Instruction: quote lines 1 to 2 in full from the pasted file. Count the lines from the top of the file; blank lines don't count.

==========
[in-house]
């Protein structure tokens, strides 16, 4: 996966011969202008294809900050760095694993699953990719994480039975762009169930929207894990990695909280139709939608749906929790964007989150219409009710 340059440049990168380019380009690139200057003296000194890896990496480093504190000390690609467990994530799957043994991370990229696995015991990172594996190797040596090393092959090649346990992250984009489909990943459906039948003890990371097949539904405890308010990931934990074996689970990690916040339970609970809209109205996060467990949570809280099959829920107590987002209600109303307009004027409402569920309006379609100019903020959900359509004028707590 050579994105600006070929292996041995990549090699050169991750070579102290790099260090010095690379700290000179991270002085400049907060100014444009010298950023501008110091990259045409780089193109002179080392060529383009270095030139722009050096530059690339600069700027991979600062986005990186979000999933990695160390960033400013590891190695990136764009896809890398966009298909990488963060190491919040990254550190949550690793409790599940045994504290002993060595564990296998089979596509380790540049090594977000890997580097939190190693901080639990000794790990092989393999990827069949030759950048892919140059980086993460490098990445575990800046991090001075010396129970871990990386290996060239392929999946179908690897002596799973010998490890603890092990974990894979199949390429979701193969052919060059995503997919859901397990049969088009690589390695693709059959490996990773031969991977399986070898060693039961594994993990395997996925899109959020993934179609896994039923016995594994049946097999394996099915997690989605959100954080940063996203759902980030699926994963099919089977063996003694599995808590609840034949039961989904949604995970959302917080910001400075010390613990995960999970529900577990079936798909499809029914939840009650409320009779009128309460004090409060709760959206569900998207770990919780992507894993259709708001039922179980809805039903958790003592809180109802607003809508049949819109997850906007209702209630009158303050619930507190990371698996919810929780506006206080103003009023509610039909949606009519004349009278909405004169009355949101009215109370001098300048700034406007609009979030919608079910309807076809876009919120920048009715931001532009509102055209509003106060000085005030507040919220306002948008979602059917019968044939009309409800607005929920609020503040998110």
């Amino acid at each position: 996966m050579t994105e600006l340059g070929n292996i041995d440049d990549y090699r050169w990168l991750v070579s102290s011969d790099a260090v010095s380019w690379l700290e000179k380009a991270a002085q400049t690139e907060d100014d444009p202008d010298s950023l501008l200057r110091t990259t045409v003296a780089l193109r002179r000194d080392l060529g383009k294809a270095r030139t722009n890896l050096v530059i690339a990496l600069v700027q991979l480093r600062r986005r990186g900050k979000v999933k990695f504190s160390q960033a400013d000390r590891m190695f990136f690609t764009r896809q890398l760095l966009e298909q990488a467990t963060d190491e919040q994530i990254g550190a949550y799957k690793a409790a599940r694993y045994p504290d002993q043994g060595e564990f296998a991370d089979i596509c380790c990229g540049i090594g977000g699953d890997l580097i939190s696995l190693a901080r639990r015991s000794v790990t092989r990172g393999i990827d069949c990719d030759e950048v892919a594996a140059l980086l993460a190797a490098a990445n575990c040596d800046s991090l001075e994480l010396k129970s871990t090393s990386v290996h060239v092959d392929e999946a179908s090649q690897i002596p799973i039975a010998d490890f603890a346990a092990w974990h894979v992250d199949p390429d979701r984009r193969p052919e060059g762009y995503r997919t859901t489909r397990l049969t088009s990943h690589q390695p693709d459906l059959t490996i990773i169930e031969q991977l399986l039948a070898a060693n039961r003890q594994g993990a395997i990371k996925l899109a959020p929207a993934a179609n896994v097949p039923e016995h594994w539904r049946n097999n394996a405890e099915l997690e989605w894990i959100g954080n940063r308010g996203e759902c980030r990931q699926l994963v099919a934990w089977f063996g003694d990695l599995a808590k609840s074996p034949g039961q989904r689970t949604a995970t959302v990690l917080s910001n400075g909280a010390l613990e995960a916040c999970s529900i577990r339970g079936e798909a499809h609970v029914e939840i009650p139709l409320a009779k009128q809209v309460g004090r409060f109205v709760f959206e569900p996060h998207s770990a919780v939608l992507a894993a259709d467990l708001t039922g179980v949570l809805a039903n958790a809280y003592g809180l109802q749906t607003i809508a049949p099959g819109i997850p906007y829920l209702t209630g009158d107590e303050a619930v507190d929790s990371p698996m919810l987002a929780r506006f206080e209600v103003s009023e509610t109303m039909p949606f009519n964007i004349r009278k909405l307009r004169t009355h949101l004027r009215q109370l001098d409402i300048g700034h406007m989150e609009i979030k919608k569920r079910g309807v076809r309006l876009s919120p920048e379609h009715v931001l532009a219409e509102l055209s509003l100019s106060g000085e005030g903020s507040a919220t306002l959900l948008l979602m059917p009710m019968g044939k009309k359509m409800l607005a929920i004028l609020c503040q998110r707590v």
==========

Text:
[in-house]
């Protein structure tokens, strides 16, 4: 996966011969202008294809900050760095694993699953990719994480039975762009169930929207894990990695909280139709939608749906929790964007989150219409009710 340059440049990168380019380009690139200057003296000194890896990496480093504190000390690609467990994530799957043994991370990229696995015991990172594996190797040596090393092959090649346990992250984009489909990943459906039948003890990371097949539904405890308010990931934990074996689970990690916040339970609970809209109205996060467990949570809280099959829920107590987002209600109303307009004027409402569920309006379609100019903020959900359509004028707590 050579994105600006070929292996041995990549090699050169991750070579102290790099260090010095690379700290000179991270002085400049907060100014444009010298950023501008110091990259045409780089193109002179080392060529383009270095030139722009050096530059690339600069700027991979600062986005990186979000999933990695160390960033400013590891190695990136764009896809890398966009298909990488963060190491919040990254550190949550690793409790599940045994504290002993060595564990296998089979596509380790540049090594977000890997580097939190190693901080639990000794790990092989393999990827069949030759950048892919140059980086993460490098990445575990800046991090001075010396129970871990990386290996060239392929999946179908690897002596799973010998490890603890092990974990894979199949390429979701193969052919060059995503997919859901397990049969088009690589390695693709059959490996990773031969991977399986070898060693039961594994993990395997996925899109959020993934179609896994039923016995594994049946097999394996099915997690989605959100954080940063996203759902980030699926994963099919089977063996003694599995808590609840034949039961989904949604995970959302917080910001400075010390613990995960999970529900577990079936798909499809029914939840009650409320009779009128309460004090409060709760959206569900998207770990919780992507894993259709708001039922179980809805039903958790003592809180109802607003809508049949819109997850906007209702209630009158303050619930507190990371698996919810929780506006206080103003009023509610039909949606009519004349009278909405004169009355949101009215109370001098300048700034406007609009979030919608079910309807076809876009919120920048009715931001532009509102055209509003106060000085005030507040919220306002948008979602059917019968044939009309409800607005929920609020503040998110």